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June 28, 2018

The sharp decline in hospitals with zero HAIs, charted

Daily Briefing

    The percentage of U.S. hospitals reporting zero health care-associated infections (HAIs) has declined significantly since 2016, according to a new report from the Leapfrog Group and Castlight Health.

    Learn how we can help you improve hand hygiene and cut infection rates to zero


    For the report, researchers examined responses to the Leapfrog Hospital Survey for 2017 to determine the percentage of hospitals reporting on five types of HAIs:

    • Catheter Associated Urinary Tract Infections (CAUTI);
    • Central Line Associated Blood Stream Infections (CLABSI);
    • Clostridium difficile (C. diff);
    • Methicillin-resistant Staphylococcus aureus (MRSA); and
    • Surgical Site Infection after Colon Surgery (SSI: Colon).

    The report found that the percentage of hospitals that reported zero for at least one of the above HAIs has declined significantly since 2016.

    But although the number of hospitals with zero infections decline, the authors found the majority of hospitals had lower-than-expected infection rates as calculated by CDC's Standardized Infection Ratio, which compares the actual number of reported HAIs to the number of HAIs CDC predicted the facility would have.


    Erica Mobley, the director of operations for Leapfrog, said that there "needs to be a renewed focus on getting back to zero" HAIs. However, Mobley said, despite the fact that "there are fewer [hospitals] getting to zero, we still do see the majority of hospitals doing better than expected on these infections."

    Mobley recommended that hospitals place sink or hand sanitizer stations in the main pathway to remind clinicians to wash their hands. She also recommended that patients speak up if they see a caretaker not washing their hands. "Providers should be receptive to that," she said. "If a patient asks them [to wash their hands], they should be willing to comply with that request."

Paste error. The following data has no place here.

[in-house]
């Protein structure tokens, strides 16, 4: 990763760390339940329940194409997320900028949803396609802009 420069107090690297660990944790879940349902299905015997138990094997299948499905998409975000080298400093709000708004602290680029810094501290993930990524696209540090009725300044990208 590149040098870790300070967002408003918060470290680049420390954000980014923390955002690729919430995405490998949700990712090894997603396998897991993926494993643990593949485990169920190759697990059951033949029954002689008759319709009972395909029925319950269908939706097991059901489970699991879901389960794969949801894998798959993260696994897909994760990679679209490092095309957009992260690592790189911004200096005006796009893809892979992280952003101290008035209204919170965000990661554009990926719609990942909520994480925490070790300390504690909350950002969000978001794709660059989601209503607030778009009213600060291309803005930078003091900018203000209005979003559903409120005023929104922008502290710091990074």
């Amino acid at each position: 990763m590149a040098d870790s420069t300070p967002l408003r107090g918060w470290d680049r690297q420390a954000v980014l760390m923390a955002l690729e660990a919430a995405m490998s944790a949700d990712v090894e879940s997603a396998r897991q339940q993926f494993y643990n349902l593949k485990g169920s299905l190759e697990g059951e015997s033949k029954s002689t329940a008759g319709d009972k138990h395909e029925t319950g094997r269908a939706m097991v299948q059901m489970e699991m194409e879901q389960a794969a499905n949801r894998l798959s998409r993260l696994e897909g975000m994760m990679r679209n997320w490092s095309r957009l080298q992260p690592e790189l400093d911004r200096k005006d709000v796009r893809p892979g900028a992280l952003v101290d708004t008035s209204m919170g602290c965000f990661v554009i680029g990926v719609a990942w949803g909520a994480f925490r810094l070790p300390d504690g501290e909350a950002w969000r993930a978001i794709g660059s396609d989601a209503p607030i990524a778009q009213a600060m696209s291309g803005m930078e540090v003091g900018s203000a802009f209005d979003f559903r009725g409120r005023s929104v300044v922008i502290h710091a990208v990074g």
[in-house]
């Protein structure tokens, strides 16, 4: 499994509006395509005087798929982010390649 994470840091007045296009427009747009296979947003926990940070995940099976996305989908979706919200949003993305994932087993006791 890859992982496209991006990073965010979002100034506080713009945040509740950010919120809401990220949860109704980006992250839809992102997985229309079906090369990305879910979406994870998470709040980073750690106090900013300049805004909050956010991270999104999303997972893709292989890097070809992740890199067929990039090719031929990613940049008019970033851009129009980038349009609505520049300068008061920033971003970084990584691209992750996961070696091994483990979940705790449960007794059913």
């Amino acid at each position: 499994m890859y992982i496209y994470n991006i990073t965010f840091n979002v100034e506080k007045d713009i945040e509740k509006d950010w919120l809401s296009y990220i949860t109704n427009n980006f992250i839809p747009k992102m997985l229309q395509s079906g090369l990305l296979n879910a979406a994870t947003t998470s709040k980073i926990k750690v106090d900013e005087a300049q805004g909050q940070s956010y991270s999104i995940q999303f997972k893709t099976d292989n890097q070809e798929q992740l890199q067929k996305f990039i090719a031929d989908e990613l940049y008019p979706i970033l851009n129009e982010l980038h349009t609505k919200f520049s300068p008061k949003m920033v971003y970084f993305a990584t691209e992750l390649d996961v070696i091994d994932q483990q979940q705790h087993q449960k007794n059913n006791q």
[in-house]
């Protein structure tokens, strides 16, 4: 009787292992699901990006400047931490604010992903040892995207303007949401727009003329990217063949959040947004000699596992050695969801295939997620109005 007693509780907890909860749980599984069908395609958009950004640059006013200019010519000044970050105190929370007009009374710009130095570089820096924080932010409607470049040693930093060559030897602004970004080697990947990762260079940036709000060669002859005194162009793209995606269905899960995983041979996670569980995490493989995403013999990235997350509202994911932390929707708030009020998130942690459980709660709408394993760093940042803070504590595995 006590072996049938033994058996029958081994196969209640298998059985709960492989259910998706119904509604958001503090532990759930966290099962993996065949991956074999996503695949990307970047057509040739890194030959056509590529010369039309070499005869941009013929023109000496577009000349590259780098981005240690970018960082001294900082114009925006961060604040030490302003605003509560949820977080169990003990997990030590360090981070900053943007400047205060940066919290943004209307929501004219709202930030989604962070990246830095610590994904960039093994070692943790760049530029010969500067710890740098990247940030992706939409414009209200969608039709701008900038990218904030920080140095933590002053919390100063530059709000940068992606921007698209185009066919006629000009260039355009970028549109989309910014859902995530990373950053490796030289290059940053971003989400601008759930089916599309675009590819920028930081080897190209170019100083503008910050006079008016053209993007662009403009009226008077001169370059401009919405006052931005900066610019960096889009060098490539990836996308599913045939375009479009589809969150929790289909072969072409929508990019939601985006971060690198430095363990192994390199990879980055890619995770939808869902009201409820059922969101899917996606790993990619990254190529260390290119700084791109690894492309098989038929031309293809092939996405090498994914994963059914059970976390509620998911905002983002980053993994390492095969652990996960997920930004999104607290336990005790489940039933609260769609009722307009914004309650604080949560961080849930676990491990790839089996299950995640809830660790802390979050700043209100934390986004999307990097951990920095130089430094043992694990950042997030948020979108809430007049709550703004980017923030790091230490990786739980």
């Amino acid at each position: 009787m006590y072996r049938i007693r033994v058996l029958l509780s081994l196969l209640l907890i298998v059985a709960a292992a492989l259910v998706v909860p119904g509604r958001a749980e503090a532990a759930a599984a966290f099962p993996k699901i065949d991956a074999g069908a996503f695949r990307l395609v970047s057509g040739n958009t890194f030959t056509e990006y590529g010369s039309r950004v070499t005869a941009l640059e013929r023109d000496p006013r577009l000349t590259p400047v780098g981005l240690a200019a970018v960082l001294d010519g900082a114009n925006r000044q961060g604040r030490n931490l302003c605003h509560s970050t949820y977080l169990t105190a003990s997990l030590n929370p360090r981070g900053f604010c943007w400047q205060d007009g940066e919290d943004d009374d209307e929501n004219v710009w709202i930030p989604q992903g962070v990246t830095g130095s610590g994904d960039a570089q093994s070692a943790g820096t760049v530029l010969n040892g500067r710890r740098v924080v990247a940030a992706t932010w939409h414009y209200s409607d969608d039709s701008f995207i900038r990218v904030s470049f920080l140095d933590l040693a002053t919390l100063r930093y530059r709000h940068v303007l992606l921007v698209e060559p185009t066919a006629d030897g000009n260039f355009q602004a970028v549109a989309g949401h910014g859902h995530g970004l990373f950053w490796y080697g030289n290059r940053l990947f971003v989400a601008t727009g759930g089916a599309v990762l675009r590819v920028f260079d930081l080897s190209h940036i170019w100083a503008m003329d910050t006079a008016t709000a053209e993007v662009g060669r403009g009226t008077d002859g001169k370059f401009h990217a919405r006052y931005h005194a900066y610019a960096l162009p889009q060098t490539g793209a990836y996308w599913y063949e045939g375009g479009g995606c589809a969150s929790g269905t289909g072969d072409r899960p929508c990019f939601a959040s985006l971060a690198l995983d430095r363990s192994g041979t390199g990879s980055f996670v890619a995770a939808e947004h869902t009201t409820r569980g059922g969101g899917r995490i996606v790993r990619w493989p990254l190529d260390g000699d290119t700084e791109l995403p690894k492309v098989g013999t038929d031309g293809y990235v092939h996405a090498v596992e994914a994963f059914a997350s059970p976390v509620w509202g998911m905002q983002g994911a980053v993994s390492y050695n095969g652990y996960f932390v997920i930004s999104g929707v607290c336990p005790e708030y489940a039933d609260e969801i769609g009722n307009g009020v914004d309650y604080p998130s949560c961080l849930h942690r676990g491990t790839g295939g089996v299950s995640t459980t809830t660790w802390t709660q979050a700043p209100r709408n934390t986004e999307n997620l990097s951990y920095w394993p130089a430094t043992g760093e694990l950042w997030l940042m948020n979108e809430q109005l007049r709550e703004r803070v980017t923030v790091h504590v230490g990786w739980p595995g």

Leah Binder, president and CEO of Leapfrog, said the report's findings showed a "disturbing trend" that was especially noteworthy in light of a recently proposed CMS rule that would remove HAIs from the Hospital Inpatient Quality Reporting program.

    Binder said that Leapfrog urges "all consumers to join with us in advocating for CMS to reconsider these changes," adding that "Leapfrog and its purchaser members remain committed to getting this data voluntarily from those hospitals willing to be transparent with their data should CMS choose to move forward with their proposal" (Leapfrog, 6/20; Minemyer, Fierce Healthcare, 6/21; Lagasse, Healthcare Finance, 6/20).

    HAIs and beyond: Help your clinicians consistently follow care standards

    Frontline staff need to consistently follow care standards to deliver highly reliable care. But the overwhelming pace of changes to evidence-based guidelines means they often struggle to integrate new standards into their daily practice.

    Our study profiles how Midland Memorial Hospital introduced a peer coaching program, paring high-performing frontline nurses on their pain assessment protocol with lower-performing nurses—and achieved a 50 percent point gain in compliance.

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